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The Philippines is looking at localized Doing Business Ranking on cities and municipalities patterned after the World Bank global competitiveness ranking, which has been discontinued following internal data irregularities in the 2018 and 2020 results, according to a report by Manila Bulletin.
Secretary and ARTA Director General Jeremiah Belgica said the Ease of Doing Business and Anti-Red Tape Advisory Council which includes Department of Trade and Industry, Department of ICT, Department of Finance, Department of Interior and Local Governments, and representatives from the private sector will meet Monday, Sept. 20, to discuss further steps to be taken after the WB decision.
“Part of our plans will be looking into a possible localized Doing Business Ranking for our cities and municipalities to nurture healthy competition and recognize good initiatives of local government units,” Belgica said in a statement.
According to Belgica, the localized Report Card Survey is slated for rollout by the end of this year to effectively measure the compliance of government agencies to the EODB law.
It could be recalled that the Philippines filed a protest on the results of the WB Doing Business 2019 report where the Philippines’ ranking drastically dropped to 124th slot from 113th in the 2018 index. The Philippines ranked lower despite the country’s ease of doing business score improving by 1.36 points to 57.68.
Belgica, however, noted that since the creation of the Ease of Doing Business (EODB) Law, ARTA has been fighting against government red tape. It cited the effects the WB EODB reports have yielded for the Philippines.
It added though that the WB Group had a good run in bringing countries together to share good practices in doing business.
“One such effect of this global survey is that it brought into focus the importance of streamlining, re-engineering, and automation of government services throughout the international community. It sparked a healthy competitive race amongst world economies in ensuring ease of doing business in their respective jurisdictions,” said Belgica.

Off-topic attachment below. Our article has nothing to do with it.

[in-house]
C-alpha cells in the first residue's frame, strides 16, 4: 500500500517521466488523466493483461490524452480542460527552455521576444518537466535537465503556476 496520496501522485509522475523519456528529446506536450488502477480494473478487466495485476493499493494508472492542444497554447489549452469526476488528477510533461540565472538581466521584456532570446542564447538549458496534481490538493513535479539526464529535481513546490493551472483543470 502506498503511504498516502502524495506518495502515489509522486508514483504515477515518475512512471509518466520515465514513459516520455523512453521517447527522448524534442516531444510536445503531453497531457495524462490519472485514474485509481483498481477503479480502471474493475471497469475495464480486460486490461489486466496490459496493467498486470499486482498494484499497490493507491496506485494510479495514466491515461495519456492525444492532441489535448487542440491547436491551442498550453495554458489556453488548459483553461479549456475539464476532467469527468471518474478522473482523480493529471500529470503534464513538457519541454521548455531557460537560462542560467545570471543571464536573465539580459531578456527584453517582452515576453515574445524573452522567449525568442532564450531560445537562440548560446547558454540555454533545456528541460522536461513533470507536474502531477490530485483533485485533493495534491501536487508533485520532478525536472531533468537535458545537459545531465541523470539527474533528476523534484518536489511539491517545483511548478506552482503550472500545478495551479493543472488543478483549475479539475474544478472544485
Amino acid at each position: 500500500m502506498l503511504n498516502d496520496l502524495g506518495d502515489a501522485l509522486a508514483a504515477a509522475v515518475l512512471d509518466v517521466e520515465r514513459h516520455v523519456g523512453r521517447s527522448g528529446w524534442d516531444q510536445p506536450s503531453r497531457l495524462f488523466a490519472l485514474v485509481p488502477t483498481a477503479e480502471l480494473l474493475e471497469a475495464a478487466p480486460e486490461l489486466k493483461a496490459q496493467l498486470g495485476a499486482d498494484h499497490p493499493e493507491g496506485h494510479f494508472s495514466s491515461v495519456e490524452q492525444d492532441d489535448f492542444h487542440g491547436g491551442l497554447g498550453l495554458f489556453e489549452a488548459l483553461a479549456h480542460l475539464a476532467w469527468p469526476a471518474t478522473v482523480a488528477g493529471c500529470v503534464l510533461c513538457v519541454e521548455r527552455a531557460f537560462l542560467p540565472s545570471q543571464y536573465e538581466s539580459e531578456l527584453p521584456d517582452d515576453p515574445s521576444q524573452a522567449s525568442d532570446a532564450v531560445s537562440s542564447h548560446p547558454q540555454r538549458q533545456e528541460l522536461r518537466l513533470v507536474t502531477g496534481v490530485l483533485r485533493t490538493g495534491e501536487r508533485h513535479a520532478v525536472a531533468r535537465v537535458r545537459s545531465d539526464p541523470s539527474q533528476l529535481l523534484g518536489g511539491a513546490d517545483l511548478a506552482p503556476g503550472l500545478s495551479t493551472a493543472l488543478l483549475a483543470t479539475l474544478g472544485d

In the Philippines particularly, he said, the desire to do better and raise the country’s competitiveness ranking in the said annual survey is one of the driving motivations for the strengthening of the old ARTA law which resulted in the passage of R.A. 11032 or the Ease of Doing Business and Efficient Government Service Delivery Act of 2018. Consequently, the said law paved the way for the creation of a new agency ARTA attached to the Office of the President.
Since the creation of ARTA in 2018, its ranking rose from 124th in 2018 to 95th in 2019. The Philippines projected a significant increase in 2020 for our collaborative efforts with other government agencies across the different indicators including Starting a Business and Getting Credit.
Despite the discontinuance of the global Ease of Doing ranking annual report, Belgica vowed that nothing will change in ARTA’s trajectory to improve services and carry out plans to further streamline and automate processes in the government.
“Even without rankings and scorings, we will continue to bolster our efforts to ensure that business processing with the government is easy, fast, and reliable. The work for government efficiency and the battle against bureaucratic red tape is much greater than what any survey or competition could ever quantify,” said Belgica.
ARTA will give more premium on improving the customer experience of stakeholders for every government process as this especially relevant during this time of global pandemic where speed and efficiency of services and processes is of utmost importance, he added.